Saturday, March 3, 2012

PowerShell pretty printer / code cleaner V1

PowerShell Beautifier

Now on GitHub:

Formatting Matters

Tabs or spaces; spaces or tabs? If spaces, how many? We sure do take whitespace seriously. But when writing ‘commit-worthy’ PowerShell code, there’s more than just whitespace to think about. Shouldn’t you use cmdlet names instead of aliases? And shouldn’t you have correct casing for cmdlets, methods and types?

PowerShell Beautifier is a PowerShell command-line utility for cleaning and reformatting PowerShell script files, written in PowerShell. Sure, it will change all indentation to tabs or spaces for you - but it will do more than just that. A picture is worth 1KB words; here’s a before/after showing all types of changes including spaces & tabs:

Here's a simpler pic focusing on the alias-replacement and casing changes:

The PowerShell Beautifier makes these changes:
  • properly indents code inside {}, [], () and $() groups
  • replaces aliases with the command names: dir → Get-ChildItem
  • fixes command name casing: get-childitem → Get-ChildItem
  • fixes parameter name casing: Test-Path -path → Test-Path -Path
  • fixes [type] casing
    • changes all PowerShell shortcuts to lower: [STRING] → [string]
    • changes other types (if in memory): [system.exception] → [System.Exception]
  • cleans/rearranges all whitespace within a line

Monday, February 20, 2012

Get file encoding even if no Byte Order Marker

Note: you can find the latest version of the encoding functions in my PowerShell beautifier project:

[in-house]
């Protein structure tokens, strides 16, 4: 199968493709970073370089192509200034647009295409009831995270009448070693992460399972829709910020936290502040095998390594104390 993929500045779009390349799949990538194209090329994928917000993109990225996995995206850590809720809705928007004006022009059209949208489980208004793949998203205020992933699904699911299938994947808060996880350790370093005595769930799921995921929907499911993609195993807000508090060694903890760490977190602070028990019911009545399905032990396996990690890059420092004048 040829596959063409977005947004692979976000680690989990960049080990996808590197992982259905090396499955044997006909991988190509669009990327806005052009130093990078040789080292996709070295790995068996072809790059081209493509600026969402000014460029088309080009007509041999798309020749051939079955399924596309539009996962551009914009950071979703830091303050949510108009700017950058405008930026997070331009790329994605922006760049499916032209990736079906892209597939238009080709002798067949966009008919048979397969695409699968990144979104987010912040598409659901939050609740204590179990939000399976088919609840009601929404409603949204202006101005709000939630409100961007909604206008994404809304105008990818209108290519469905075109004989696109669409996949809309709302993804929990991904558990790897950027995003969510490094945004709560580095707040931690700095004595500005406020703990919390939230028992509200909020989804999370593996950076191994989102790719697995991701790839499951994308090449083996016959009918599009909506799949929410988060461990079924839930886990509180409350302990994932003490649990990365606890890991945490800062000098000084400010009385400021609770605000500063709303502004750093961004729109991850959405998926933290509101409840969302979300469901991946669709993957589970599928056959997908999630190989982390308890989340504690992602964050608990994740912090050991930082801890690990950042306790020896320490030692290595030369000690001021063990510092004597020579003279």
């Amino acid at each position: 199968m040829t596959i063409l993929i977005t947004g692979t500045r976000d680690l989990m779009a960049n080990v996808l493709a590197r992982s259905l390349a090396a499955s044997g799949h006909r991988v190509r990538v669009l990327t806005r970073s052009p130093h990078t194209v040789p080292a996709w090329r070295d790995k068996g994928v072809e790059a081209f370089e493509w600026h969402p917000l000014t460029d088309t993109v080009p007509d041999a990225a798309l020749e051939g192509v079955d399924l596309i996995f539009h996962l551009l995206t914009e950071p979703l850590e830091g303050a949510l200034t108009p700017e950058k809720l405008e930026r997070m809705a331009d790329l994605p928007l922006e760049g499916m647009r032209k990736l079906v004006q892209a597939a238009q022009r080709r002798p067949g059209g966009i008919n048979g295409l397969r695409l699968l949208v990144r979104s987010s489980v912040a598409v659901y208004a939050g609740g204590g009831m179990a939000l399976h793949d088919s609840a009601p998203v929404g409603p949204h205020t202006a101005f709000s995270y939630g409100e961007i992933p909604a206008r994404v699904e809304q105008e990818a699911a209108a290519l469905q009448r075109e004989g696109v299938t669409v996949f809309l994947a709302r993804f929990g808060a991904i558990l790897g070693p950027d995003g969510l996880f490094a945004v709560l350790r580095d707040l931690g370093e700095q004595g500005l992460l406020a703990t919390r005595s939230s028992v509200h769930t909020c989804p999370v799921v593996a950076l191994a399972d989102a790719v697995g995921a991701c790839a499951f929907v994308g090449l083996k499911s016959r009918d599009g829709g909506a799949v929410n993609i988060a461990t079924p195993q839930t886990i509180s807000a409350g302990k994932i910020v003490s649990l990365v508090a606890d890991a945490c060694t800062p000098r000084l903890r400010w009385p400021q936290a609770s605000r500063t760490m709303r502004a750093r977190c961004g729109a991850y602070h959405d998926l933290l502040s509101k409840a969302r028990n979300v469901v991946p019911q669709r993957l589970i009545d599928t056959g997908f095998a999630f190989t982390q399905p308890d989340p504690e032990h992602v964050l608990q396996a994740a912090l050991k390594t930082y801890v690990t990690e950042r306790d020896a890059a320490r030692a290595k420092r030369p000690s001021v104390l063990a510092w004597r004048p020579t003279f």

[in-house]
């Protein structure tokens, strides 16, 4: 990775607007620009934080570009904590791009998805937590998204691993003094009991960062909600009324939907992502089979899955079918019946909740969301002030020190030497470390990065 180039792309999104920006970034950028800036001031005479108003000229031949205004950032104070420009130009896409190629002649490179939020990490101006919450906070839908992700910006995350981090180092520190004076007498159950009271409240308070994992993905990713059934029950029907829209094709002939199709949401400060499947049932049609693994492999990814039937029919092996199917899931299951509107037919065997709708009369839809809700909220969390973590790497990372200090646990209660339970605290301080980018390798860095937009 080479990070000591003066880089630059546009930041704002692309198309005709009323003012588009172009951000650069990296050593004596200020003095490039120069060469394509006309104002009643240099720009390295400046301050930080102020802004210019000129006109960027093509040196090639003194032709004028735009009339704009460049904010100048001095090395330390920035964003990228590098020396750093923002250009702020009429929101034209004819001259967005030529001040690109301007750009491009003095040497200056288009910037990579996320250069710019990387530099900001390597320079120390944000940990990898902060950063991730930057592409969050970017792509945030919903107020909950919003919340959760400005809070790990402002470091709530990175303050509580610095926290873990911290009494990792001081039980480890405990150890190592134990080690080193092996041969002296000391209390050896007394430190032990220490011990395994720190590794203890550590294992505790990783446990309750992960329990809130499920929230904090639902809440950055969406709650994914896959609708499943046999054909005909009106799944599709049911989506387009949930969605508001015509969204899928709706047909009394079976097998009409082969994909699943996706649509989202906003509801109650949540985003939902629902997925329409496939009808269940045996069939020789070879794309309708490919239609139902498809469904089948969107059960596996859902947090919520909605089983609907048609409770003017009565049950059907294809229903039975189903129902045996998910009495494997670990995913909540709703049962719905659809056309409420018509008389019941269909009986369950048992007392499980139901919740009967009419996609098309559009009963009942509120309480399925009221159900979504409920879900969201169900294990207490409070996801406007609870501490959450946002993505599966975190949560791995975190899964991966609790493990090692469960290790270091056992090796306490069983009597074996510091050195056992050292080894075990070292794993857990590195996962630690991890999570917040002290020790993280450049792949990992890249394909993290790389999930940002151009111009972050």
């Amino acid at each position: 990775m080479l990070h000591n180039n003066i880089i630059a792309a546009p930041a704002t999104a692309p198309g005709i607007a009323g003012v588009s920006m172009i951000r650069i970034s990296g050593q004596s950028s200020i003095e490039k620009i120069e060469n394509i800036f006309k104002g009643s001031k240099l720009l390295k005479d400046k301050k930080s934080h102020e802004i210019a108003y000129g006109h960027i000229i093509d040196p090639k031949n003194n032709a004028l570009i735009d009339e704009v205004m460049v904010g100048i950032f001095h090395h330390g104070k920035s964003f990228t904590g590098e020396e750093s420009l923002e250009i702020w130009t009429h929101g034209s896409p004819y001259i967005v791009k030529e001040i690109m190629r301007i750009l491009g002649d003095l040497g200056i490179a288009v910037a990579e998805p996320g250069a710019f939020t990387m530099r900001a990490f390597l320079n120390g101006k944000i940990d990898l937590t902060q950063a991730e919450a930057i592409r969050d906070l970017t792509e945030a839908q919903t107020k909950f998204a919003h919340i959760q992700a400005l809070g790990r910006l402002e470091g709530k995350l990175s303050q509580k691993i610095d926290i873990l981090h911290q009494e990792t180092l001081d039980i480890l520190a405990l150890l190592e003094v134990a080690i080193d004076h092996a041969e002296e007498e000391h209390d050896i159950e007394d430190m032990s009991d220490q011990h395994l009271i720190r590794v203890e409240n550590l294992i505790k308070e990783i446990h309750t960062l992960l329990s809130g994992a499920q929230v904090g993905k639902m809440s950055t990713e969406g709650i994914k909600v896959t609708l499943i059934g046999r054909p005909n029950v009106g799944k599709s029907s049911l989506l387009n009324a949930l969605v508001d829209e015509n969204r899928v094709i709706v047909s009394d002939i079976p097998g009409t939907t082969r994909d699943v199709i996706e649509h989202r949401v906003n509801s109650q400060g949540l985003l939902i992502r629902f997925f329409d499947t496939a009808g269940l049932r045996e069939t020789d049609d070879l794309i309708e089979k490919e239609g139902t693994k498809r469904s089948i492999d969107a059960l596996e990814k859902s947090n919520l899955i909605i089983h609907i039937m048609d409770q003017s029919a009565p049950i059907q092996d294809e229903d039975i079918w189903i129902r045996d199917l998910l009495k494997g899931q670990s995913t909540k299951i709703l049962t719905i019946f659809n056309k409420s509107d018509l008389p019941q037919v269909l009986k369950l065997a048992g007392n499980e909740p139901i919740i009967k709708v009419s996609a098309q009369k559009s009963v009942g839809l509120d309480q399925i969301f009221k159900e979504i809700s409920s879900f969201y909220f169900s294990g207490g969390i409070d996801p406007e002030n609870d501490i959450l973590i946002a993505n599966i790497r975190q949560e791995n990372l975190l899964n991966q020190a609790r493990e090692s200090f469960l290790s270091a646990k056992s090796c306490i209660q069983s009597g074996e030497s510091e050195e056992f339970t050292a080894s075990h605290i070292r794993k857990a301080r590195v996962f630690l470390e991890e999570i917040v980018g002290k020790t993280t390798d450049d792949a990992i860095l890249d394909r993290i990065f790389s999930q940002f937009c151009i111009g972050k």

Check out file src/DTW.PS.FileSystem.Encoding.psm1

Every now and then you need to be able to programmatically determine a file's encoding. Maybe you are writing a utility that edits files and you want ensure you maintain the original encoding type. Perhaps you want to make sure that certain files have a Byte Order Marker (BOM).

If the file has a BOM, this is easy. If it doesn't... aw, crap. At that point you have to analyze the file's contents and make a judgement call based on what you see. I wrote a function to do this: Get-DTWFileEncoding

Get-DTWFileEncoding returns a System.Text.Encoding type based on the file specified. Here's an example of a big-endian file with a BOM:

As you can see, the System.Text.Encoding type is returned and the BOM type has the correct value: FE FF

Here's an example for another big-endian file, this time with no BOM:
The returned Encoding type info looks the same as the first but if you inspect the Preamble, there's no value.

There are some other handy functions in there as well:
  • Add-DTWFileEncodingByteOrderMarker - adds a byte order marker file encoding to a file.
  • Compare-DTWFiles - compares two files and returns $true if same, $false otherwise.  Uses the two functions below to do comparisons.
  • Compare-DTWFilesIgnoringBOM - compares two files, ignoring BOMs, returning $true if same, $false otherwise.
  • Compare-DTWFilesIncludingBOM - compares two files, including BOMs, returning $true if same, $false otherwise.

Again, you can get the encoding functions at the beautifier: